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The SABRE Study tackles type 2 diabetes in black people

BLACK PEOPLE are more at risk of type 2 diabetes and its complications than their white counterparts. Can YOU help in a research study into why this group is more at risk?
Nish Chaturvedi. Is the Principal Investigator on the SABRE Study which is undertaking essential work on the ticking time bomb of type 2 diabetes in older black people.


Nish Chaturvedi

The disease usually starts in adult life and is a silent condition; many people have it for years, before it is diagnosed.

The SABRE study from Imperial College and University College London followed a large group of people living in west and north-west London for 20 years and found that south Asian, black African and African Caribbean people are twice as likely as white people to develop type 2 diabetes, right up to the age of 80 years. It was found that these groups are also more likely to suffer from complications of diabetes, such as strokes.

You may think that this epidemic is owing to a combination of too much starchy food and lack of adequate exercise; this is correct to some extent. However, researchers haven’t been able to completely account for the extra risk among the African and south Asian communities even when they allow for differences in diet, physical activity and family history.

What is going on? More research is needed to answer this question and enable us to work out the best ways of treating and preventing this disease Not only is this research necessary for ourselves, but also for the sake of our children and future generations.

The SABRE study aims to extend its research into the causes and consequences of type 2 diabetes and study of what else makes for healthy, or less healthy, ageing in all populations.
Can you help in the research? Living with diabetes is not a criteria, however you must be 60 years old or more, living in West London, and of African or Caribbean origin with 4 grandparents born in either West Africa or the Caribbean.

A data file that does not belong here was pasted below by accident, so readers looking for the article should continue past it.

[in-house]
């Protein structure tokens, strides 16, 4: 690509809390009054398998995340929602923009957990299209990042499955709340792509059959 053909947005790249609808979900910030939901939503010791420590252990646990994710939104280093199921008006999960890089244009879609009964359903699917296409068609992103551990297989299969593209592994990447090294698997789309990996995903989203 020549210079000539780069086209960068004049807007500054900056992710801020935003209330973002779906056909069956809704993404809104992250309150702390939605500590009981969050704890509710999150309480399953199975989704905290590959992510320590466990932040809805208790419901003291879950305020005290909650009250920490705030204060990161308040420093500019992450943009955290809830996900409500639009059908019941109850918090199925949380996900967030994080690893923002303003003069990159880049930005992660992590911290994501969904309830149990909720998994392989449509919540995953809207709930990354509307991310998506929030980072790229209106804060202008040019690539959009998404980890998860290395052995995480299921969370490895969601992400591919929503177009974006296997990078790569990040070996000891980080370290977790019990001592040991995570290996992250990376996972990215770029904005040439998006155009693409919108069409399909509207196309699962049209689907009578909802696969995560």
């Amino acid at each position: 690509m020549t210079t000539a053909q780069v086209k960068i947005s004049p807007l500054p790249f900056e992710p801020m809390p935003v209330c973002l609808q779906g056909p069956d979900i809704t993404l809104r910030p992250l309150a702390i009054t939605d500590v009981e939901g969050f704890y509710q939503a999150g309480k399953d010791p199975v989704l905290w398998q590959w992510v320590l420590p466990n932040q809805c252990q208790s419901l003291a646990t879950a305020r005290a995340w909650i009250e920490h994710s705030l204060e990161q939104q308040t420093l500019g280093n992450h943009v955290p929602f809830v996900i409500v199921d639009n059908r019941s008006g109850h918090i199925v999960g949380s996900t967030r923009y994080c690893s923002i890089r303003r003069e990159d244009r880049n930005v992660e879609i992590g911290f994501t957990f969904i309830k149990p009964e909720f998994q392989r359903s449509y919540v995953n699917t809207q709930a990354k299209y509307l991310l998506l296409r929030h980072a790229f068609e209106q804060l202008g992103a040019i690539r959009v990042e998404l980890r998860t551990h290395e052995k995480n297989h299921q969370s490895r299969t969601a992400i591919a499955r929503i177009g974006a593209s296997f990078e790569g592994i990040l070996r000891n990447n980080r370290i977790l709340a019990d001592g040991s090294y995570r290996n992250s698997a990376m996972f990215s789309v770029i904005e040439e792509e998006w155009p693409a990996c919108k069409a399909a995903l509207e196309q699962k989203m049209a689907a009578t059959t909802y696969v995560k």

Suitable applicants will be invited to the SABRE study clinic at University College London to complete a health questionnaire and participate in a day of health checks which include: a brain scan, heart and blood vessel scan, short walk tests, a scan of body fat and bone density, blood tests, blood pressure measurements, memory tests, balance and strength tests. You may choose not to have some of the tests if you prefer. Taxi transportation is provided together with a £50 gift voucher, as a gesture of appreciation.

Case Study

Mr WB came from Barbados in 1964 to live and work in London has been taking part in the SABRE study since it started. it was originally called the ‘Diabetes and Blood Pressure Survey’.
Mr WB first attended for a morning of health checks in the study clinic in 1990 and then again in 2009 when the study was based at Imperial College London (St Mary’s Hospital in Paddington).

Mr WB commented that the tests had got much more detailed by 2009 when he spent nearly a day at the clinic- although he did say that he enjoyed the experience and that it was reassuring to have such a wide range of health checks.

The SABRE team had moved to University College London (UCL) by the time of the third follow-up visit in 2014 and Mr WB has been along to help the study again at UCL- another long day, but an enjoyable one! He believes that it is important to take part in studies such as SABRE. ‘I’m glad to be a guinea pig- the research may not benefit me, but it will help future generations to live longer and to have better health’.

If you would like more information about the research or would like to be sent an information sheet which explains all the tests fully, please call the SABRE team on 0207 679 9471 or email SABRE@ucl.ac.uk.

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